Who is he?
A German filmmaker considered a crucial member of the New German Cinema who has made numerous documentaries and fictional features over the last four decades. A zealous globetrotter and explorer, Herzog is perhaps the only major director to have made films in all the seven continents of the world. He is also one filmmaker whose personal adventures – walking from Munich to Paris, eating his shoe, getting shot during an interview - are far more dramatic than his films.
What are his films about?
One of the least political filmmakers, Herzog’s themes and concerns have always been metaphysical: the limits to which Man can push himself, the strength with which he finds survival in the worst of conditions, the darkest recesses of his soul, the madness that lurks just under the surface of civilization, the chaos and violence inherent in nature and the inexplicability of Faith. He believes in the power of cinema to reveal “ecstatic truths” about humanity that surpass mere surface truths.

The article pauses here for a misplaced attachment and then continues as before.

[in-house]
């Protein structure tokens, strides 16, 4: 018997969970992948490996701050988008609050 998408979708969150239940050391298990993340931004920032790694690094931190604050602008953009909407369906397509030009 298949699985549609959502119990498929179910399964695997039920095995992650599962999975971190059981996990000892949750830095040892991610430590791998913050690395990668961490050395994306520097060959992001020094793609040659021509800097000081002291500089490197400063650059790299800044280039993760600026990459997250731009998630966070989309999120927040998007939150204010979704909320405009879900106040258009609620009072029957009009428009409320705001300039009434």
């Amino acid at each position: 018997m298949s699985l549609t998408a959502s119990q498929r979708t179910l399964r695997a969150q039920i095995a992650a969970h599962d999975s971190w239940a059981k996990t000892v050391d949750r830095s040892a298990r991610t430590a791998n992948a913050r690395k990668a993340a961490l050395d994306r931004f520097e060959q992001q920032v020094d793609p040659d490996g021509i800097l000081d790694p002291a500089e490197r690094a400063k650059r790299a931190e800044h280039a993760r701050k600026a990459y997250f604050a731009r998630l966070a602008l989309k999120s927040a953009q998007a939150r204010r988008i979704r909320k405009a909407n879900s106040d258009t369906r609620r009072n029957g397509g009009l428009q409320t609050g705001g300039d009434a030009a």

Herzog’s documentaries are rife with direct interview segments bridged by the director’s hypnotic, accented voiceover that is sometimes mystical and reverent, sometimes cynical and snarky. In these interviews, he lets the camera stay with the participants long after they have finished speaking, which has both an interrogative and a moving effect. Herzog is famous for his anti-academic stance towards film and film aesthetics and seldom hesitates in employing an off-kilter device or a method that is usually considered inappropriate or in bad taste.
Why is he of interest?
Perhaps the only major filmmaker who has established a strong presence in both documentary and fictional filmmaking, Herzog, by his own admission, does not see a strong demarcation between the worlds. He heavily (and often controversially) fictionalizes his documentaries and goes to extreme length to impart authenticity to his fictional features. One could say that this unconventional, controversial tendency has carved him a special niche in film culture.
Where to discover him?
Fitzcarraldo (1980), one of Herzog’s most iconic fictional, narrative films, revolves around a megalomaniac (played by Klaus Kinski) who wants to build an opera house in Amazon’s jungles. In order to achieve this, he discovers that he has to pull a ship over a hillock. The autobiographical Fitzcarraldo exemplifies the director’s penchant for the physicality of film and filmmaking. For the movie, Herzog really had a real ship pulled over a hill!